Most food historians point to Spanish King Alfonso the 10th as the founder of the tapas tradition. King Alfonso issued a decree that all tabernas serve a bit of food with each glass of wine.
Derived from the Spanish verb tapar, to cover, a tapa was a savory treat, such as jamon or cheese, placed over the top of a wine glass, protecting it from flies and dust. While no longer required by law, Spaniards have no intention of turning their back on this satisfying and sensible tradition.
A tapeo is a leisurely gastronomic stroll. This tradition of strolling arm-in-arm with a group of friends from tapas bar to tapas bar is a ritual of near-religious importance in a country as social as Spain.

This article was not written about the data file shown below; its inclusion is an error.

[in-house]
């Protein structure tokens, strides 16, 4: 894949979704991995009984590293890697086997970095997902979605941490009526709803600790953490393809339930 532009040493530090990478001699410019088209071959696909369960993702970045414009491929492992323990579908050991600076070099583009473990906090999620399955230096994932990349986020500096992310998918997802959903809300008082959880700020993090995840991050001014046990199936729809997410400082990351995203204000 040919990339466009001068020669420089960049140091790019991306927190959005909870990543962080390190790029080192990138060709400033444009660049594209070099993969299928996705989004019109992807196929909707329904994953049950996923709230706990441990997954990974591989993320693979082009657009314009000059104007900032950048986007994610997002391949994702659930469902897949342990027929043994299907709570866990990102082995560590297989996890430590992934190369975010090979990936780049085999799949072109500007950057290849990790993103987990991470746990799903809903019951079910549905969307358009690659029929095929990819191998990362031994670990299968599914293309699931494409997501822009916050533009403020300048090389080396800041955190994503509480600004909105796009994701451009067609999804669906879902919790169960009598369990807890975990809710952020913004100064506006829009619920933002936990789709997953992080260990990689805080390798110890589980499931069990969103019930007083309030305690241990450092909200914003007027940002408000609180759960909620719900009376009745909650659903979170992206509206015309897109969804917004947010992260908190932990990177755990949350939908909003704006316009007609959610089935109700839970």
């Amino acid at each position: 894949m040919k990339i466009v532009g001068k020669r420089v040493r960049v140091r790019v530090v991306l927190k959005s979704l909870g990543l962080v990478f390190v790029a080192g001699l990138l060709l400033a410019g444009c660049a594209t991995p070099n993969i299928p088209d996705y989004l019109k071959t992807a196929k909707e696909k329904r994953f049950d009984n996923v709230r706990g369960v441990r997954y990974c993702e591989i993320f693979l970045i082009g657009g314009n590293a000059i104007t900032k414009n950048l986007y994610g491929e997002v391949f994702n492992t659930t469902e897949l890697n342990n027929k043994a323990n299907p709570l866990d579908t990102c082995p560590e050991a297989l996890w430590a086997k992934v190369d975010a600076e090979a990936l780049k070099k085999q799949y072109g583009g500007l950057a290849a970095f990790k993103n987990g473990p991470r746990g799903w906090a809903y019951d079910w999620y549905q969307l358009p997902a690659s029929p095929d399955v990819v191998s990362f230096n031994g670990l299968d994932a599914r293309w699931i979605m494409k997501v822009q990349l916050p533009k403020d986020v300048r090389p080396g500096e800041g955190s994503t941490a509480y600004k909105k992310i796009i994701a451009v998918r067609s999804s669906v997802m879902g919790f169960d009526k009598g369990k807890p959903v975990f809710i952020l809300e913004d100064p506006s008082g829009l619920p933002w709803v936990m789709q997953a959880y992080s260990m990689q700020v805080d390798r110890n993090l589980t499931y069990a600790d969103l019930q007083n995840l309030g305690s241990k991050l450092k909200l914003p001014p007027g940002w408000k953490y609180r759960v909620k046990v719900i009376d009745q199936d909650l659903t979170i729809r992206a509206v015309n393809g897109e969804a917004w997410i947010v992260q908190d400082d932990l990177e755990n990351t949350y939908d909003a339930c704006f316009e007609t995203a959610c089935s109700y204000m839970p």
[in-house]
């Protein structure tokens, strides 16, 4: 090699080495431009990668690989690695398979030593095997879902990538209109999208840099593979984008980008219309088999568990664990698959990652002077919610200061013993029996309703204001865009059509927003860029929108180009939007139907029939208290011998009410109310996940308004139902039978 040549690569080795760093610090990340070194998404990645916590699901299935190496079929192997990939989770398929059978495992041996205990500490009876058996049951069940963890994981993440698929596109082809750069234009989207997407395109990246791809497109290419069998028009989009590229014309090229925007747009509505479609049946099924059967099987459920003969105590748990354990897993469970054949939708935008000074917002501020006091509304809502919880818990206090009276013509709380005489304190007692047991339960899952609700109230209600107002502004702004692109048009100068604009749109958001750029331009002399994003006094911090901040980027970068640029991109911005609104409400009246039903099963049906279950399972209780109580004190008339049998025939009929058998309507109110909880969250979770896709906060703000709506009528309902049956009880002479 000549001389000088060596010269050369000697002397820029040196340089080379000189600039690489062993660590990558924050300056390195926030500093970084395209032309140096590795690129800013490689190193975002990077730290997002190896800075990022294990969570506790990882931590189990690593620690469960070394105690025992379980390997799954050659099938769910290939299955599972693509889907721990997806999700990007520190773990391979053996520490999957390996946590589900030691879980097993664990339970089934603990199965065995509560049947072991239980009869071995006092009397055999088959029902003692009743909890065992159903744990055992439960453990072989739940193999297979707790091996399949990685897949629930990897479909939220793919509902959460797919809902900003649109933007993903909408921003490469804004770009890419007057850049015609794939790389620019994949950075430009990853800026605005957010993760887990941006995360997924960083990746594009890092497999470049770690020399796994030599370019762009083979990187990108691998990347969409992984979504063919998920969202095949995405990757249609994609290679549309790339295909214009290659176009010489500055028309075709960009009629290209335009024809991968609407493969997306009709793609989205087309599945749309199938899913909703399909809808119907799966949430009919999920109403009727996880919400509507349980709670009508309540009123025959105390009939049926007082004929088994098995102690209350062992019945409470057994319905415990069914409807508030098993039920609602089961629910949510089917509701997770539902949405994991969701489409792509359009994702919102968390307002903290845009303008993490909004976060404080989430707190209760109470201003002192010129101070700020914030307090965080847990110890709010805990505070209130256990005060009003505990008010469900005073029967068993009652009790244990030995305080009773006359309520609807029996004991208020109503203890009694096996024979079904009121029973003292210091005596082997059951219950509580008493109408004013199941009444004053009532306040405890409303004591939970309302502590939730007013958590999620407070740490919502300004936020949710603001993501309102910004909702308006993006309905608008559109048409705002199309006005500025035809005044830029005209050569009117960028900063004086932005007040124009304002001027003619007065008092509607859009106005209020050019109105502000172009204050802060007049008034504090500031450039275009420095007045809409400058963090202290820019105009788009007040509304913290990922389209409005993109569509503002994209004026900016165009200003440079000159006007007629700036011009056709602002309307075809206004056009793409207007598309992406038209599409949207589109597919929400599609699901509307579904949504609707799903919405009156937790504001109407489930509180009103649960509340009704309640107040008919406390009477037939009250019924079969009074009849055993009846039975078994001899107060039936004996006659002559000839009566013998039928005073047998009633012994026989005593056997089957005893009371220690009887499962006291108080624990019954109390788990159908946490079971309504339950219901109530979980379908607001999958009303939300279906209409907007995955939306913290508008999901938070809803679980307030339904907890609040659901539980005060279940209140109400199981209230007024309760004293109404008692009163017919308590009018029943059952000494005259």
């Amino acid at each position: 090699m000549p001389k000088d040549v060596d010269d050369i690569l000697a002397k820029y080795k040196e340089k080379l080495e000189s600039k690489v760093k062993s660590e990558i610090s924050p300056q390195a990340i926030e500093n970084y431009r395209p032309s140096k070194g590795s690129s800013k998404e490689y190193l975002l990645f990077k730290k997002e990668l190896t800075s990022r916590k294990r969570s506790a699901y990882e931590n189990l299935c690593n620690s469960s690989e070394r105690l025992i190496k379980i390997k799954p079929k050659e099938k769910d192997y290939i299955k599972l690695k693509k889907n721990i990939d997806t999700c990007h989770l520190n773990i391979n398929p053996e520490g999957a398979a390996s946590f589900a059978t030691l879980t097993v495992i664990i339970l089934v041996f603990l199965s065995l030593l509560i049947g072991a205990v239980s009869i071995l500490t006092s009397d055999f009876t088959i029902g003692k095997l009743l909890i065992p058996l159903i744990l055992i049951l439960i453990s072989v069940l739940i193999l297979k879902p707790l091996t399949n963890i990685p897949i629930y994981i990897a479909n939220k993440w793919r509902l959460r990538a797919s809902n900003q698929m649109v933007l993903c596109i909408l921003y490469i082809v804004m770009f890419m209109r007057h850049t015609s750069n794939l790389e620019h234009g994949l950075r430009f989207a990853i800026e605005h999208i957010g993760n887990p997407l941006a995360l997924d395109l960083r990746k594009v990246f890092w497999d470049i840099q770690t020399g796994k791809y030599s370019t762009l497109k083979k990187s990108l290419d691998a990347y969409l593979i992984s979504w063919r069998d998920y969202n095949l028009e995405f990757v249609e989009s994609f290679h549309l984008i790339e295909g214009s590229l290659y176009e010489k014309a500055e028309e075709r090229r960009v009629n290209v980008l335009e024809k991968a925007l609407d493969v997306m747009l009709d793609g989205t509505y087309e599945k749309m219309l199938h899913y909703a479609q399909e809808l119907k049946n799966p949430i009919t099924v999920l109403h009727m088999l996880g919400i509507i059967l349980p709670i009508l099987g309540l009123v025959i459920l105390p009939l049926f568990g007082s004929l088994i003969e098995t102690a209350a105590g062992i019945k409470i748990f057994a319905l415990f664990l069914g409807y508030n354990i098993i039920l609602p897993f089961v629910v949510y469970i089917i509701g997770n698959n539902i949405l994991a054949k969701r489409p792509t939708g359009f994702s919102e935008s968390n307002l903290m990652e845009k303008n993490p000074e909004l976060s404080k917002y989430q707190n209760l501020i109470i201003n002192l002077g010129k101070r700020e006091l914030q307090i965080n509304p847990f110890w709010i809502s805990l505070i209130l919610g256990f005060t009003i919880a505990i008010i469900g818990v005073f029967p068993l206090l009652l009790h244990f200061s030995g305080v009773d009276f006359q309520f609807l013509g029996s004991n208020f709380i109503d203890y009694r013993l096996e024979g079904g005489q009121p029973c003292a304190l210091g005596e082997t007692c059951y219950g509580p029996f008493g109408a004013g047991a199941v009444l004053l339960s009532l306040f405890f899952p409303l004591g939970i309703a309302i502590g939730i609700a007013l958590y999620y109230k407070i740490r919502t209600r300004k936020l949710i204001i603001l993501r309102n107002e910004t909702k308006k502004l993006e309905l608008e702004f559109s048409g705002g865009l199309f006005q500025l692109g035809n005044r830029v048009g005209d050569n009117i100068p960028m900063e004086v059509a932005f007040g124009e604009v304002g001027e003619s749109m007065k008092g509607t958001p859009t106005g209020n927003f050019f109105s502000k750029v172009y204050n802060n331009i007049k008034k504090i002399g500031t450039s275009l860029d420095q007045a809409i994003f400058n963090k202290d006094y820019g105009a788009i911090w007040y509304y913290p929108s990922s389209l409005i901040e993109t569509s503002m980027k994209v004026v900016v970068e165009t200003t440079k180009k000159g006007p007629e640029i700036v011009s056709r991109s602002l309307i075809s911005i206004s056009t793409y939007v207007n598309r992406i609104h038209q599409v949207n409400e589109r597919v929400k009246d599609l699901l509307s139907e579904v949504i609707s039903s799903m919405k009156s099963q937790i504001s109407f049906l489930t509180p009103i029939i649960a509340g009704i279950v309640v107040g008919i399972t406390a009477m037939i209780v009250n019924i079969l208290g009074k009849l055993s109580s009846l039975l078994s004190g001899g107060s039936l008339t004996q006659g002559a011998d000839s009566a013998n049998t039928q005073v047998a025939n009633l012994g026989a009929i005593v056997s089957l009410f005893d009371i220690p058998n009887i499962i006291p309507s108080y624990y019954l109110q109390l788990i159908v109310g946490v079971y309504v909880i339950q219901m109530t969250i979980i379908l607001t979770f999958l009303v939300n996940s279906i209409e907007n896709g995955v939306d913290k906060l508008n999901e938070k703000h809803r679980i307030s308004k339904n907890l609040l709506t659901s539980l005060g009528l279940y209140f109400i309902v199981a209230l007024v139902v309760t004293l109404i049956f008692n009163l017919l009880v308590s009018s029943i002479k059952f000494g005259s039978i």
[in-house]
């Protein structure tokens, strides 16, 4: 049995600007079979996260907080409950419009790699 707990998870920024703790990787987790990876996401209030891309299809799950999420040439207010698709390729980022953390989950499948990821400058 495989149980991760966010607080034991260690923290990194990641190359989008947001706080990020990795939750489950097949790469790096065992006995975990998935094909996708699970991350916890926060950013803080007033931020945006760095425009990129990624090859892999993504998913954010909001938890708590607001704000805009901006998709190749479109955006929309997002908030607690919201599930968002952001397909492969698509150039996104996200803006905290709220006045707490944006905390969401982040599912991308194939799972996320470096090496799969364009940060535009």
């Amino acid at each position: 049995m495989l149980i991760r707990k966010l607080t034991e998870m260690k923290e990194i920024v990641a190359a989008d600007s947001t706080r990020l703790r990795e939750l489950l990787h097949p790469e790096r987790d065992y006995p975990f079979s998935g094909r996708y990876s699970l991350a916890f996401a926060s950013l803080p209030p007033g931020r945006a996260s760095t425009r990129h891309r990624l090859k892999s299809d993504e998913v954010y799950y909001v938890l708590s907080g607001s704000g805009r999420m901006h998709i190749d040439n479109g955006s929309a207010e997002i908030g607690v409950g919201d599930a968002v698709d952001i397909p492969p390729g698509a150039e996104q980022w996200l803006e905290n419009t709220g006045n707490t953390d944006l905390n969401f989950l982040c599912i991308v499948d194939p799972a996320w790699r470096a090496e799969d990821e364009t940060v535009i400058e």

Nibbling from small plates and sipping Spanish wine, the tapeo encourages friends to visit several tabernas (taverns) in a single evening. Each taberna lines platters of tapas along the bar to create an enticing feast and the ideal accompaniment to a glass of juicy Spanish Tempranillo or luscious Garnacha. Now, my friends, we’re talking Tapeña.